Today we celebrate the ascension of a flesh-and-blood Jesus. The crown of glory he receives comes by way of suffering service. One painting Rembrandt made of the ascension pictures Christ being taken up with outspread hands vividly marked with red scars. Why are we comforted by the fact that it is Jesus who now rules and will judge on the last day? “In all my distress and persecution I turn my eyes to the heavens and confidently await as judge the very One who has already stood trial in my place before God and so has removed the whole curse from me” (Heidelberg Catechism Q&A 52). The scarred hands of the Judge, acquired when he hung suffering on a tree, are my assurance that I share in his reign.
Today we already share the victory. People in the pew who struggle with fear and failure need to hear this good news. There may be a dad who is feeling inadequate as a father. A mother may be wrestling to accept her daughter just as she is. Some may live in fear of dying. A son may be feeling bad about slandering his parents before friends. A wife could be questioning her husband’s commitment to their marriage. A businessman may be paralyzed by financial burdens. A single mom may be finding it difficult to overcome her anger over a divorce. A student may be frustrated with a class that remains difficult, in spite of best efforts. Still others may have been hurt by another church member just once too often and wonder if the Christian message is real. Against all of this and more, we need to know about the victory Jesus has won through sharing in our plight. “I have told you these things, so that in me you may have peace. In this world you will have trouble. But take heart! I have overcome the world” (John 16:33). The last word is victory over fear and failure. Jesus, who sits on the throne, has the scars to prove it.
Jesus means joy. The Lord explained that after a time of grief, “I will see you again and you will rejoice, and no one will take away your joy” (John 16:22). During medieval times in Europe there was a holiday known as the Feast of Fools. On this occasion the general population, along with clergy and even serious community leaders, donned masks, dressed in costumes, and sang a lot under the mock rule of a Lord of Misrule. In a satirical way this event sought to remember the outrageous joy of the gospel that was becoming increasingly scarce. For a few days the people imagined and enacted a world where the last were first, the lowly were lifted up, peacemakers were blessed, the poor seated in the place of honor, kings were generous, and rulers just. Such Kingdom revelry can fire sanctified imaginations with the joyful truth that our workaholic ways and gross national product can never bring us salvation. Jesus’ ascension serves as a catalyst for such mirth—he prays that his joy may be complete in us. Intoxicating joy comes with the arrival of the Holy Spirit.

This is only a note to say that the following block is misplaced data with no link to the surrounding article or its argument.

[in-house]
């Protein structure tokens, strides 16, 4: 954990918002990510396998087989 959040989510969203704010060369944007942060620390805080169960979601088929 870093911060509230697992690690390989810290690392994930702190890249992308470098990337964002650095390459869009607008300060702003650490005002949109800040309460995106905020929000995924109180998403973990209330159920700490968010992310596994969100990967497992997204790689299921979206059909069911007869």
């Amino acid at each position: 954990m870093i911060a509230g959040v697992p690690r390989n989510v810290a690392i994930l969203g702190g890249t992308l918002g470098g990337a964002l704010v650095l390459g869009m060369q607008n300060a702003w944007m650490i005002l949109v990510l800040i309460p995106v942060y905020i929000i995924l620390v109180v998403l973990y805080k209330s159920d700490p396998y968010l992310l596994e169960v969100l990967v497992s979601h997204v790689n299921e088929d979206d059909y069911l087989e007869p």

Your head that once was crowned with thorns is crowned with glory now;
a royal diadem adorns your mighty brow.
The highest place that heaven affords is yours, yours by right—
the King of kings, Lord of lords, and heaven’s eternal light;
the joy of all who dwell above, the joy of all below,
to whom you manifest your love and grant your Name to know.
To us the cross with all its shame, with all its grace, is given;
your Name, an everlasting Name; our joy, the joy of heaven. Amen.